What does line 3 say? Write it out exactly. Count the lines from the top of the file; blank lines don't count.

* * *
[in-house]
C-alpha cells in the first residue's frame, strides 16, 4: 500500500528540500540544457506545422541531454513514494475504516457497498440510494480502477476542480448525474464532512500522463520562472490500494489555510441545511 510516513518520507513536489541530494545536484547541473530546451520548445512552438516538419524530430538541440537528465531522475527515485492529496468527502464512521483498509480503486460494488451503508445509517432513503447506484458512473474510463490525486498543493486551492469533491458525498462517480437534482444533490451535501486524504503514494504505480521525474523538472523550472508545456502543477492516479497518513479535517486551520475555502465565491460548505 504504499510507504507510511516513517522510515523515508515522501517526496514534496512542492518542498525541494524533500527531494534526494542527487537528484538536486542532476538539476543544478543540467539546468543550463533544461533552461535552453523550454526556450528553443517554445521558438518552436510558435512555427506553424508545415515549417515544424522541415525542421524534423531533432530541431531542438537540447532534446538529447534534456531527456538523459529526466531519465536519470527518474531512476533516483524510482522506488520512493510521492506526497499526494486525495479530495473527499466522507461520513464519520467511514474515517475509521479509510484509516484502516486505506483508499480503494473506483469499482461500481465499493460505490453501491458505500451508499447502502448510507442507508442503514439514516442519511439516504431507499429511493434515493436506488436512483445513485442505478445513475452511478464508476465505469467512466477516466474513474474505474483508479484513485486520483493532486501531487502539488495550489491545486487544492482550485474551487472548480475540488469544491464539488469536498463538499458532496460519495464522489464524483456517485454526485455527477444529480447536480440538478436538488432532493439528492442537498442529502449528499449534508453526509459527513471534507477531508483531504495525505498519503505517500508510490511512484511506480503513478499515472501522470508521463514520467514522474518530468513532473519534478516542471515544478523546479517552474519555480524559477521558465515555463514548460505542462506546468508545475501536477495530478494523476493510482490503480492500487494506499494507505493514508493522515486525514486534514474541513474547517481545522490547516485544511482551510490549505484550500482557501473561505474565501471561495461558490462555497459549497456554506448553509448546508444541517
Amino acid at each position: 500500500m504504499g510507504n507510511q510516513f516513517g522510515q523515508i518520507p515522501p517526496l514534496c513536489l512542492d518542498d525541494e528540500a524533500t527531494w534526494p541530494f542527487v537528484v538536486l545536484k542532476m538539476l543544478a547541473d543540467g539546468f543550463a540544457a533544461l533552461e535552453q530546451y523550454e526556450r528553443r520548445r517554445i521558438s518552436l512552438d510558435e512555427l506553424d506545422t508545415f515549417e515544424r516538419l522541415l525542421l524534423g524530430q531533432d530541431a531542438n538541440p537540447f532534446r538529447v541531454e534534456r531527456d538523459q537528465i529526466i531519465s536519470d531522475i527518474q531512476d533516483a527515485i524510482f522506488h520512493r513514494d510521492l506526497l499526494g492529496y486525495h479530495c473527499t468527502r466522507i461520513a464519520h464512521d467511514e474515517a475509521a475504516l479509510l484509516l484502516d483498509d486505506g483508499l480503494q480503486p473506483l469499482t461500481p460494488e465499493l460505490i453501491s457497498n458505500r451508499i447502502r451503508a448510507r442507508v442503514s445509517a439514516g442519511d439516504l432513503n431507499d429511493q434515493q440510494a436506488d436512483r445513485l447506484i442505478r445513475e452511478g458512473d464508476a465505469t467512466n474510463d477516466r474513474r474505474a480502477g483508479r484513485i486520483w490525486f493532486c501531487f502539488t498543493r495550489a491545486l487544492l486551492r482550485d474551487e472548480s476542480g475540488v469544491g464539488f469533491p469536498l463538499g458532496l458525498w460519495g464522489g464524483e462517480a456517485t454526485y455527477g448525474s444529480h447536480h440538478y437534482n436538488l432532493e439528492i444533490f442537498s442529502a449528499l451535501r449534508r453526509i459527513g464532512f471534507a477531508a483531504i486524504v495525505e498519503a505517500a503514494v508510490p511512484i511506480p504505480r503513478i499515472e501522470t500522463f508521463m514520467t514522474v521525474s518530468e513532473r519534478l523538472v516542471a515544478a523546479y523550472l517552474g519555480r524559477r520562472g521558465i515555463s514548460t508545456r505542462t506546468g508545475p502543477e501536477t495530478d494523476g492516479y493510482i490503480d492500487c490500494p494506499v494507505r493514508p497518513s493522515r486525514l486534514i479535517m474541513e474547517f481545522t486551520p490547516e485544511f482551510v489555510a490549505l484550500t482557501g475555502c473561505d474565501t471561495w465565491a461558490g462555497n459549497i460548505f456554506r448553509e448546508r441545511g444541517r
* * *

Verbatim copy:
Amino acid at each position: 500500500m504504499g510507504n507510511q510516513f516513517g522510515q523515508i518520507p515522501p517526496l514534496c513536489l512542492d518542498d525541494e528540500a524533500t527531494w534526494p541530494f542527487v537528484v538536486l545536484k542532476m538539476l543544478a547541473d543540467g539546468f543550463a540544457a533544461l533552461e535552453q530546451y523550454e526556450r528553443r520548445r517554445i521558438s518552436l512552438d510558435e512555427l506553424d506545422t508545415f515549417e515544424r516538419l522541415l525542421l524534423g524530430q531533432d530541431a531542438n538541440p537540447f532534446r538529447v541531454e534534456r531527456d538523459q537528465i529526466i531519465s536519470d531522475i527518474q531512476d533516483a527515485i524510482f522506488h520512493r513514494d510521492l506526497l499526494g492529496y486525495h479530495c473527499t468527502r466522507i461520513a464519520h464512521d467511514e474515517a475509521a475504516l479509510l484509516l484502516d483498509d486505506g483508499l480503494q480503486p473506483l469499482t461500481p460494488e465499493l460505490i453501491s457497498n458505500r451508499i447502502r451503508a448510507r442507508v442503514s445509517a439514516g442519511d439516504l432513503n431507499d429511493q434515493q440510494a436506488d436512483r445513485l447506484i442505478r445513475e452511478g458512473d464508476a465505469t467512466n474510463d477516466r474513474r474505474a480502477g483508479r484513485i486520483w490525486f493532486c501531487f502539488t498543493r495550489a491545486l487544492l486551492r482550485d474551487e472548480s476542480g475540488v469544491g464539488f469533491p469536498l463538499g458532496l458525498w460519495g464522489g464524483e462517480a456517485t454526485y455527477g448525474s444529480h447536480h440538478y437534482n436538488l432532493e439528492i444533490f442537498s442529502a449528499l451535501r449534508r453526509i459527513g464532512f471534507a477531508a483531504i486524504v495525505e498519503a505517500a503514494v508510490p511512484i511506480p504505480r503513478i499515472e501522470t500522463f508521463m514520467t514522474v521525474s518530468e513532473r519534478l523538472v516542471a515544478a523546479y523550472l517552474g519555480r524559477r520562472g521558465i515555463s514548460t508545456r505542462t506546468g508545475p502543477e501536477t495530478d494523476g492516479y493510482i490503480d492500487c490500494p494506499v494507505r493514508p497518513s493522515r486525514l486534514i479535517m474541513e474547517f481545522t486551520p490547516e485544511f482551510v489555510a490549505l484550500t482557501g475555502c473561505d474565501t471561495w465565491a461558490g462555497n459549497i460548505f456554506r448553509e448546508r441545511g444541517r